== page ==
In an earlier post, I made a distinction between accountability and justice. In that post, I spoke more narrowly about the problem of seeking accountability from a responsible decision maker. The project of accountability for a decision is to obtain the best information about what what the decision maker considered in making a decision: what data did he use, and what doubts and fears did he consider. The goal of accountability is to obtain information about the decision making process so we can make better decisions in the future, or so we can decide whether we should keep the decision-maker in that role. I suggested the project of accountability should be separated from justice. The goal is not to seek punishment of the decision maker. The threat of punishment (or seeking justice) over the accounting will discourage full cooperation by the decision maker. I suggested that for seeking accountability from decision makers we should grant automatic immunity from any justice. What is important is to understand how a decision was made, and to understand whether the decision maker is competent to continue in that role. We need to dismiss our desire to seek justice so that that we can improve our ability to make better decisions in the future by obtaining a more complete accountability from the decision maker.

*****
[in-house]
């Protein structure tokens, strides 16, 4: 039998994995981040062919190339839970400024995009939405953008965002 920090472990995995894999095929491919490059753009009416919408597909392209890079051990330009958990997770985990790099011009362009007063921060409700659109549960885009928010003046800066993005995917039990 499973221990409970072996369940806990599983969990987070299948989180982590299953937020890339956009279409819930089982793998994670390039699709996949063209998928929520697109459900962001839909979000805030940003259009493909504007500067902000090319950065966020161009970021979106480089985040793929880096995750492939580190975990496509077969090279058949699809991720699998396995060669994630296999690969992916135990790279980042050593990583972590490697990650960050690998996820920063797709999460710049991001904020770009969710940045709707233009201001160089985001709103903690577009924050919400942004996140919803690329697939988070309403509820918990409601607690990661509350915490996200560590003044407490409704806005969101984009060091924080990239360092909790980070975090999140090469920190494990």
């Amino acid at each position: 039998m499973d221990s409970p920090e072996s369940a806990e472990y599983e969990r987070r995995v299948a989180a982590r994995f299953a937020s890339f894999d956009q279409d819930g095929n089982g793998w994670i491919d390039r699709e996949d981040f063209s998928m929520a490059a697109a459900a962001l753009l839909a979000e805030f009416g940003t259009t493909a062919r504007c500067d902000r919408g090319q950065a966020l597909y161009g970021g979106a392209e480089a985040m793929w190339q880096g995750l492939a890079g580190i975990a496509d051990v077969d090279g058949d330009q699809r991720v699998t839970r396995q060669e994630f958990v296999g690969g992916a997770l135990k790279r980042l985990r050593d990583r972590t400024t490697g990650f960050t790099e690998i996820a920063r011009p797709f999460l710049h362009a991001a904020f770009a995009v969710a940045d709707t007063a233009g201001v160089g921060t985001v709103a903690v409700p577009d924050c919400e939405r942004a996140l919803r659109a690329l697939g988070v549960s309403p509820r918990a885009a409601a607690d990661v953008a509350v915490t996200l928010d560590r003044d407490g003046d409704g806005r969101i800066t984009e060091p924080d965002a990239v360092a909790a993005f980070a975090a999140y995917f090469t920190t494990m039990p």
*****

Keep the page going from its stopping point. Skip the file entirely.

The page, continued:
In the more recent posts on government by data, I presumed an automated decision maker. The rules would come from data processes alone. The population will have access to view the data for themselves, and they will participate in the selection of algorithms. Machines will automatically generate new rules based on those data and algorithms at prescribed intervals.